Monday, December 31, 2012

All arts aspire to the condition of Musil

I'll end 2012 by finishing Volume 1 of The Man Without Qualities and begin 2013 by awaiting Volume 2, due at my local independent bookstore Wednesday. My latest collection of favorite excerpts from Robert Musil's twentieth-century classic will concentrate on violence, ethics, morality, psychic balance, and other matters of especial interest to crime-fiction readers:
 “But how, Diotima wondered, can humanity provide itself even with roast chicken without violence?"
*
“Moosbrugger’s experience and conviction was that one could not pick any one thing out all by itself, because each one hangs together with the next one." [Moosbrugger is a murderer.]
*
“And yet such examples of lying ‘between’ are provided by every moral maxim, for instance by the well-known and simple one: thou shalt not kill. One can see at the first glance that it is neither a verity nor a subjective statement. We know that in many respects we keep to it strictly; in other respects certain very numerous but precisely defined exceptions are admitted. But in a very large number of cases of a third kind, as for instance in the imagination, in our desires, in the drama, or in the enjoyment of newspaper reports, we roam in a quite unregulated manner between abhorrence and allurement."

*
“Man’s feeling towards this maxim is a mixture of blockheaded obedience (including the ‘healthy nature’ that refuses even to think of such a thing, but, if just slightly deranged by alcohol or passion, instantly does it) and thoughtless splashing in a wave of possibilities."

*
“But I’m just trying to show you that people like that, who lose their balance so easily, are extremely unpleasant. Impartiality is an attitude one can only really adopt towards them when it’s someone else who is taking the beating. Then, I grant you, they bring out the very tenderest feelings in us, then they’re the victims of a social system, or of fate. You must admit nobody can be blamed for his faults if one looks at them through his own eyes. For him, at the worst they’re mistakes or bad qualities that don’t make the person as a whole any the less good. And of course he’s perfectly right.'"
*
“All the same, the result was that crime, love and melancholy had fused in her to form one circuit of ideas, one that was highly dangerous."
I'm not the only one who thinks this great Austrian writer has something to say to crime fiction readers and writers. Here's a comment David Whish-Wilson posted on one of my previous Musil posts:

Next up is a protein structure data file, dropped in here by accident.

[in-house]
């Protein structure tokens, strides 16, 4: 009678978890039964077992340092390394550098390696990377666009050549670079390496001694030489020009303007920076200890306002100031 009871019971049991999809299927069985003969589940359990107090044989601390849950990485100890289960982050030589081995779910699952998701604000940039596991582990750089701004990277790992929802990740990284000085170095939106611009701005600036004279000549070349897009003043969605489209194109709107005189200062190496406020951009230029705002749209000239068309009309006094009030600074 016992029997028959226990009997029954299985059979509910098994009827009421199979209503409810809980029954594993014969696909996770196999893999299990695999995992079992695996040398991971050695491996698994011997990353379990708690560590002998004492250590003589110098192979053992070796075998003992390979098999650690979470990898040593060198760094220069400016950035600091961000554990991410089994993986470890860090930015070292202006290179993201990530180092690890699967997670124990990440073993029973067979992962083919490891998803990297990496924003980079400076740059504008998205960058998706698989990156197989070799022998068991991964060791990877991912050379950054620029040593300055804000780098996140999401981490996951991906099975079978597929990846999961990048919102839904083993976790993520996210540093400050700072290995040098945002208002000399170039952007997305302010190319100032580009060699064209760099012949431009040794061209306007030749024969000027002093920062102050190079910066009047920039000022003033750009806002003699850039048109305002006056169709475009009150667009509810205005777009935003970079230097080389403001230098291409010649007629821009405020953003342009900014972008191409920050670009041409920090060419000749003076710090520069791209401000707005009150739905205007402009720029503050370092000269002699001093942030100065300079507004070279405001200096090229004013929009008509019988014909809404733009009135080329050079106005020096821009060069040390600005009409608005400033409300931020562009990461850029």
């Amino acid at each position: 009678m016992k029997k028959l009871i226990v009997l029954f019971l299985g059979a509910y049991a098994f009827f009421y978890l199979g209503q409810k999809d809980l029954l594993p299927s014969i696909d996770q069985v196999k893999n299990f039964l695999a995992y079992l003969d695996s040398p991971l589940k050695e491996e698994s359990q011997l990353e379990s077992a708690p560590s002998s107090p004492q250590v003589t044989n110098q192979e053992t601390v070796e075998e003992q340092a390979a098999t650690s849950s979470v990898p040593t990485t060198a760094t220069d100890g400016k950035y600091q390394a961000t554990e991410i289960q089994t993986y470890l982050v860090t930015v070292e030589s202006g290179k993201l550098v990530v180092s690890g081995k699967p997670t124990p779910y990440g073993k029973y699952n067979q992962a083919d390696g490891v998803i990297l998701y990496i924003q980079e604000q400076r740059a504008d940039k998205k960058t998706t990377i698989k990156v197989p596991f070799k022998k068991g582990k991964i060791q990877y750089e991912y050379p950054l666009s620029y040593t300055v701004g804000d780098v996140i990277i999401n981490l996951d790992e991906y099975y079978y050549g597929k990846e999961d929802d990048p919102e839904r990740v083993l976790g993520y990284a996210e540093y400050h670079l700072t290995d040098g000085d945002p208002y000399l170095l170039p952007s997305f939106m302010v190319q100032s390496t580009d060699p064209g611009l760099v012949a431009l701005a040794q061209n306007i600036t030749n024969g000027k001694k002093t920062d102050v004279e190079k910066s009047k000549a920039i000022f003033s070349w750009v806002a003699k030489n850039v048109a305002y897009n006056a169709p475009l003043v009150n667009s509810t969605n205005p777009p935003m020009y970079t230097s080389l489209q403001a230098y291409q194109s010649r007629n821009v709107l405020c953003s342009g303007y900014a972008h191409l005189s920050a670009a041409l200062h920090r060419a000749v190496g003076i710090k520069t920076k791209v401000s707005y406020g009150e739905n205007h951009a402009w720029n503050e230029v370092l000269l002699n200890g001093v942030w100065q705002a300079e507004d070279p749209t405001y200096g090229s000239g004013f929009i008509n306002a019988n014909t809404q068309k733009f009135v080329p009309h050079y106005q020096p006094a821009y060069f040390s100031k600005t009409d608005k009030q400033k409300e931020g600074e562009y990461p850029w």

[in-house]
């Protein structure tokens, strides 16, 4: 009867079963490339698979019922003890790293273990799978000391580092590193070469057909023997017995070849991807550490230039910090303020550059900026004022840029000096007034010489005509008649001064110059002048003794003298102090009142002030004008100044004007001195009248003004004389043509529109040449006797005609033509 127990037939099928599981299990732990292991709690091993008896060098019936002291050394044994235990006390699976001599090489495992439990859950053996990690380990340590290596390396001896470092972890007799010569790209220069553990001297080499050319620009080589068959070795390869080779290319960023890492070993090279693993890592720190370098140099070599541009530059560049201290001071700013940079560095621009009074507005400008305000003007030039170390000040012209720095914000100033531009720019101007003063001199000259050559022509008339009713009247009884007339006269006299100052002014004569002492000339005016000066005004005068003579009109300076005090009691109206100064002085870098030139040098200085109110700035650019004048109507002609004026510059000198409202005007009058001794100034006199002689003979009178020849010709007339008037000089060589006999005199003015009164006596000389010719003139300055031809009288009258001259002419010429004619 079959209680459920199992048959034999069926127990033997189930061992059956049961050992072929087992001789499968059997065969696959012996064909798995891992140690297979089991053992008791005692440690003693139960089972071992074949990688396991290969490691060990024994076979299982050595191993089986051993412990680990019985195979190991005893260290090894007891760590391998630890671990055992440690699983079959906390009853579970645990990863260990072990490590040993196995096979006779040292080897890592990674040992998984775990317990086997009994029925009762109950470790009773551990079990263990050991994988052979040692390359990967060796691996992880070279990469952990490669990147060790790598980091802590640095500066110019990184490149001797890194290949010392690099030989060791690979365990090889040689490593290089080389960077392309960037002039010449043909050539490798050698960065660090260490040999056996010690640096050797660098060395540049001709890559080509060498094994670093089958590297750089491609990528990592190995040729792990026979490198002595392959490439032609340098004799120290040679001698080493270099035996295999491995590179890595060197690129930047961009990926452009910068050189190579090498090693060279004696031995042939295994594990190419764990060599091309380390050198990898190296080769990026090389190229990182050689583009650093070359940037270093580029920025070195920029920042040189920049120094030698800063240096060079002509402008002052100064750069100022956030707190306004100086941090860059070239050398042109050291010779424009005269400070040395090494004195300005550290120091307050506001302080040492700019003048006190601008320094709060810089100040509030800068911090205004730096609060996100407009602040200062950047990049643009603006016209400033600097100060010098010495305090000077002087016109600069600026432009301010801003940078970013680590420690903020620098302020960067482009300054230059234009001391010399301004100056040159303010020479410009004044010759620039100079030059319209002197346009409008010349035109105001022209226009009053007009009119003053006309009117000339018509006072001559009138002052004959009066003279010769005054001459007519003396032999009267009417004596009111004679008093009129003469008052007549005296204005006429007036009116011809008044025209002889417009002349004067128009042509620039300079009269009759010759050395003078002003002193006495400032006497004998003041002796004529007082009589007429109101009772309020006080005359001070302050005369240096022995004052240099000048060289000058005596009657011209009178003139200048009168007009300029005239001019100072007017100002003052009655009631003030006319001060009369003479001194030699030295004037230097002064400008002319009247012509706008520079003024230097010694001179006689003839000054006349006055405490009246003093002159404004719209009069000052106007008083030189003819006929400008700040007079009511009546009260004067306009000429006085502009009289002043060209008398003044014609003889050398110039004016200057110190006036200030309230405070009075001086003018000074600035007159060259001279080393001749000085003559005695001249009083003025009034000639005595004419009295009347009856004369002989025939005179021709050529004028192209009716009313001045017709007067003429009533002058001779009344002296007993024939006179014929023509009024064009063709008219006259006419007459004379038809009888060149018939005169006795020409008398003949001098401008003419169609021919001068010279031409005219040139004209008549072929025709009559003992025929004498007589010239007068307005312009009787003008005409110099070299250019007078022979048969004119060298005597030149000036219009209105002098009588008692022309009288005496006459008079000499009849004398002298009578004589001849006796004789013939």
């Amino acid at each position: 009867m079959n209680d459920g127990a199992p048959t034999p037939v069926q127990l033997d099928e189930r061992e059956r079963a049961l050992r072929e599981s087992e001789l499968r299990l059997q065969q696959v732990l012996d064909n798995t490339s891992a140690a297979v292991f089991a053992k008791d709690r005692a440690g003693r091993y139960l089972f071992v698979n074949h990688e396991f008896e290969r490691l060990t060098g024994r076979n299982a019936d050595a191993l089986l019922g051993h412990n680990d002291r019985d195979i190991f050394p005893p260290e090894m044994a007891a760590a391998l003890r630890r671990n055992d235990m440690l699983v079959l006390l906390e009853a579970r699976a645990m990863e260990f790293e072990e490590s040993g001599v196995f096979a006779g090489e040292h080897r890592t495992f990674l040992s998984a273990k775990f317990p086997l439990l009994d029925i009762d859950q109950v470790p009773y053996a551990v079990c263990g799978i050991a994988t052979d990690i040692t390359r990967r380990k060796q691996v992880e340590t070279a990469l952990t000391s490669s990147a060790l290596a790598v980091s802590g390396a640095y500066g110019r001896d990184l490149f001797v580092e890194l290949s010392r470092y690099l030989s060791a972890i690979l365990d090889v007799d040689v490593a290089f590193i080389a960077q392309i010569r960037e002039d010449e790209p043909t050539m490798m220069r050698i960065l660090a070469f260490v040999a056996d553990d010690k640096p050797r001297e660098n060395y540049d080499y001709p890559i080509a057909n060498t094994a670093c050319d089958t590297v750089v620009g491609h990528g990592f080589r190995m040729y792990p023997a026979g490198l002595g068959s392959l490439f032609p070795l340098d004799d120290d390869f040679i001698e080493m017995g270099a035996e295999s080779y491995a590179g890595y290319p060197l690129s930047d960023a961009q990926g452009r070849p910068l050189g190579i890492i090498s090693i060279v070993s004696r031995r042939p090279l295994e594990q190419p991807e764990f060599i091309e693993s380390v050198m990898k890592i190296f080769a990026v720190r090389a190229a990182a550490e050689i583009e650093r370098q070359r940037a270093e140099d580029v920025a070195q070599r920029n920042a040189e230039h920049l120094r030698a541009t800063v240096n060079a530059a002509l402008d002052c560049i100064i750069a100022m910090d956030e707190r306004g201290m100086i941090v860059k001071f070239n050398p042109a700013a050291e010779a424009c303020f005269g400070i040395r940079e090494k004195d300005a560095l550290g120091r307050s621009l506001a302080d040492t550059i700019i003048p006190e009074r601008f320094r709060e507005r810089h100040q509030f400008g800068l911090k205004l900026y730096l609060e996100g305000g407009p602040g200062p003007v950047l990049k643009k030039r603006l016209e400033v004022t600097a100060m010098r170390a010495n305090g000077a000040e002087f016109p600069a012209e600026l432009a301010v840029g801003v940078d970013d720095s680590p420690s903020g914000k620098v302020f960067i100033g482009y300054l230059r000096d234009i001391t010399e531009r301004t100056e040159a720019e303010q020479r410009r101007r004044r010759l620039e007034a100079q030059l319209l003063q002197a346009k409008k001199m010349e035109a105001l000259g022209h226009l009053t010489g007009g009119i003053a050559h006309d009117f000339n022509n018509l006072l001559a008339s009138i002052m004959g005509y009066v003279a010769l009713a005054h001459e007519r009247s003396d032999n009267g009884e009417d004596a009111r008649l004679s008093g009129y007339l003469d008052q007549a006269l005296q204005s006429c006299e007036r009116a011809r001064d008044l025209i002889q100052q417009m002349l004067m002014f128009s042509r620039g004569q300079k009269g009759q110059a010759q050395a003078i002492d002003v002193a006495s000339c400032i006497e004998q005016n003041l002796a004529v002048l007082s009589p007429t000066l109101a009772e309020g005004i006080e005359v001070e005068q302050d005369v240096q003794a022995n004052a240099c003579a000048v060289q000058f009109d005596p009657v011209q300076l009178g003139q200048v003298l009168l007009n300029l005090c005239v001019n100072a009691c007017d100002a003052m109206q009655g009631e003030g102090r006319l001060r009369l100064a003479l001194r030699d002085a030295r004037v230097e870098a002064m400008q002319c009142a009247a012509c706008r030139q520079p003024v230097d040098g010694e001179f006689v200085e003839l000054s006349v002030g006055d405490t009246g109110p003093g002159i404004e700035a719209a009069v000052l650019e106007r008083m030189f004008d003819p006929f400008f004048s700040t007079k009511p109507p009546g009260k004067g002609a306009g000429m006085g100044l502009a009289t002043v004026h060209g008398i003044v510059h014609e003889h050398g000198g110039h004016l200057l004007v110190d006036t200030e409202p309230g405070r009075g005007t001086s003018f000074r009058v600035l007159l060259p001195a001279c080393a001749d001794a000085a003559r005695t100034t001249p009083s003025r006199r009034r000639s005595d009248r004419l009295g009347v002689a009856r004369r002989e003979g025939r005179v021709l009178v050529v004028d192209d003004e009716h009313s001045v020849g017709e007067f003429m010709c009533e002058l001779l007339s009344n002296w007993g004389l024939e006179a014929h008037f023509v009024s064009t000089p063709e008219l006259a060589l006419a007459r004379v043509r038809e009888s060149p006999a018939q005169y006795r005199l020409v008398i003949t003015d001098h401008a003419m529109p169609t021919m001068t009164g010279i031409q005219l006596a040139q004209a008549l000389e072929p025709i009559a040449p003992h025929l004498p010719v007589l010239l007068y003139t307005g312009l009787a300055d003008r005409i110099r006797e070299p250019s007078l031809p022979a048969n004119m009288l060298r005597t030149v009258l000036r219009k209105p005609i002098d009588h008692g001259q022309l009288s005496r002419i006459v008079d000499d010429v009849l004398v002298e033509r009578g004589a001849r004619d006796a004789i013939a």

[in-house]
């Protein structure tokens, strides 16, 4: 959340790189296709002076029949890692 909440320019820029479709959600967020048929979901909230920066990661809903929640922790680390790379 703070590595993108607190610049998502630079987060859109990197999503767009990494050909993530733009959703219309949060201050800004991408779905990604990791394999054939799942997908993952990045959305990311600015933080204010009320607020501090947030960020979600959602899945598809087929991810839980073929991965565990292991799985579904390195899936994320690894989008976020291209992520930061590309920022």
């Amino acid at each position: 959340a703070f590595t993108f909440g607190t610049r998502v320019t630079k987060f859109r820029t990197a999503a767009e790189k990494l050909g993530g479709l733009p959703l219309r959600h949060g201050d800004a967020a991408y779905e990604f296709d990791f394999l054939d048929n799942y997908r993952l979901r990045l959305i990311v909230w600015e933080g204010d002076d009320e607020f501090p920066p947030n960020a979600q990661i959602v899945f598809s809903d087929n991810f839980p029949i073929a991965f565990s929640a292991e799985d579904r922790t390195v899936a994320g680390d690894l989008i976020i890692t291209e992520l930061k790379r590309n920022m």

Re Musil and crime (and more broadly, the human condition), I chose this quote of his to open my first novel:

"And with one foot beyond the frontier I declare myself incapable of going further. For one step beyond the point where we have halted - and we should move out of the realm of stupidity, which is even still full of variety, and into the realm of wisdom, territory that is bleak and in general shunned..."
Happy New Year!

© Peter Rozovsky 2012

Labels: , ,

4 Comments:

Blogger R.T. said...

So, how do people provide themselves with roast chicken without participating in (or being accessories to) violence?

The problem inherent in the question is the definition of violence.

If violence involves any infliction of harm to another creature, then we who are not vegetarians have a problem. If, however, violence involves malice--which seems to be the key component in most everyone's understanding of the word--then the roast chicken can be eaten without guilt.

Violence in crime novels seems to be of two forms: malicious action by the bad guys (as they upset social order), and honorable action by the good guys (as they attempt to restore social order). Now, when intent is part of the definition, you come up with moral relativism. That is not only ironic, but it is also disturbing.

It is also disturbing that so many contemporary crime novels thrive on depicting violence. Whatever happened to the golden age of crime fiction in which simple larceny without violence was enough of a premise upon which to write a character driven novel. Ah, the good old days.

January 01, 2013  
Blogger Peter Rozovsky said...

The roast-chicken sentiment, you may not be surprised to learn, comes from a middle-class women with aspirations to intellectial aristorcracy. She is the hostess of the salon that forms the narrative thread and running joke of the section of the novel I hae just read.

But why restrict your speculations to violence in crime novels? With Musil, one can cut straight to the vegetarianism.

And if someone were, from a pure vegetarian conviction, to say ‘ma’am’ to a cow (bearing in mind that one is much more likely to behave inconsiderately to a being that one addresses as ‘hi, you!’) he would be regarded as a prig, if not a madman—but not on account of his animal-loving or vegetarian convictions, which are considered highly humane, but on account of their being directly applied to reality. In short, there is an elaborate compromise between the mind and life, one in which the mind gets at the most one half per thousand of its claims paid up, and to make up for that is awarded the title of creditor honoris causa."

January 01, 2013  
Blogger R.T. said...

Is the italicized portion from Musil?

January 01, 2013  
Blogger Peter Rozovsky said...

Yes.

January 01, 2013  

Post a Comment

Links to this post:

Create a Link

<< Home